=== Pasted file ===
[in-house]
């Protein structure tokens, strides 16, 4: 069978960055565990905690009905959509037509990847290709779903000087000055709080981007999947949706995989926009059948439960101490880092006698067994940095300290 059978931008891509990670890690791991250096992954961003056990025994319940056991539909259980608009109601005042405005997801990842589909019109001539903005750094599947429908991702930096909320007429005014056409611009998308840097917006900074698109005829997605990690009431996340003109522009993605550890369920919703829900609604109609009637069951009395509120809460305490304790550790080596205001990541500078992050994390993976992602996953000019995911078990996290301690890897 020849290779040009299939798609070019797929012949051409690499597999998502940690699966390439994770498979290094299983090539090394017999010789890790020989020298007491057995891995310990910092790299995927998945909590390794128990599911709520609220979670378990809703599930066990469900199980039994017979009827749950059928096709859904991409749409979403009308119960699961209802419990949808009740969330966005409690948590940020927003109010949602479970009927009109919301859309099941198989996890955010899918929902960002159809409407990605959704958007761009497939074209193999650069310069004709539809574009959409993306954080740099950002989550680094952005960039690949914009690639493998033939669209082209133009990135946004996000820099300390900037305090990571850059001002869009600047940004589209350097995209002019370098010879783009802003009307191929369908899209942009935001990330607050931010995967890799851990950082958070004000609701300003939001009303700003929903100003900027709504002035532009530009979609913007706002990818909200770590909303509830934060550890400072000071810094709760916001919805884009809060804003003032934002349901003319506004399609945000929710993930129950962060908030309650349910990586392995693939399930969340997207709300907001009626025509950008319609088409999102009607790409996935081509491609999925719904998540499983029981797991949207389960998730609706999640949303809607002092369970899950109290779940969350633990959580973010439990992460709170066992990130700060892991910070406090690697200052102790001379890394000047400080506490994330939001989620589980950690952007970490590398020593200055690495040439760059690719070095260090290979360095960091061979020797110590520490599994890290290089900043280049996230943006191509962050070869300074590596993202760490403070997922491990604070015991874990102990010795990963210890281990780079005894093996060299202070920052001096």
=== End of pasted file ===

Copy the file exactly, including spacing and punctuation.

[in-house]
């Protein structure tokens, strides 16, 4: 069978960055565990905690009905959509037509990847290709779903000087000055709080981007999947949706995989926009059948439960101490880092006698067994940095300290 059978931008891509990670890690791991250096992954961003056990025994319940056991539909259980608009109601005042405005997801990842589909019109001539903005750094599947429908991702930096909320007429005014056409611009998308840097917006900074698109005829997605990690009431996340003109522009993605550890369920919703829900609604109609009637069951009395509120809460305490304790550790080596205001990541500078992050994390993976992602996953000019995911078990996290301690890897 020849290779040009299939798609070019797929012949051409690499597999998502940690699966390439994770498979290094299983090539090394017999010789890790020989020298007491057995891995310990910092790299995927998945909590390794128990599911709520609220979670378990809703599930066990469900199980039994017979009827749950059928096709859904991409749409979403009308119960699961209802419990949808009740969330966005409690948590940020927003109010949602479970009927009109919301859309099941198989996890955010899918929902960002159809409407990605959704958007761009497939074209193999650069310069004709539809574009959409993306954080740099950002989550680094952005960039690949914009690639493998033939669209082209133009990135946004996000820099300390900037305090990571850059001002869009600047940004589209350097995209002019370098010879783009802003009307191929369908899209942009935001990330607050931010995967890799851990950082958070004000609701300003939001009303700003929903100003900027709504002035532009530009979609913007706002990818909200770590909303509830934060550890400072000071810094709760916001919805884009809060804003003032934002349901003319506004399609945000929710993930129950962060908030309650349910990586392995693939399930969340997207709300907001009626025509950008319609088409999102009607790409996935081509491609999925719904998540499983029981797991949207389960998730609706999640949303809607002092369970899950109290779940969350633990959580973010439990992460709170066992990130700060892991910070406090690697200052102790001379890394000047400080506490994330939001989620589980950690952007970490590398020593200055690495040439760059690719070095260090290979360095960091061979020797110590520490599994890290290089900043280049996230943006191509962050070869300074590596993202760490403070997922491990604070015991874990102990010795990963210890281990780079005894093996060299202070920052001096």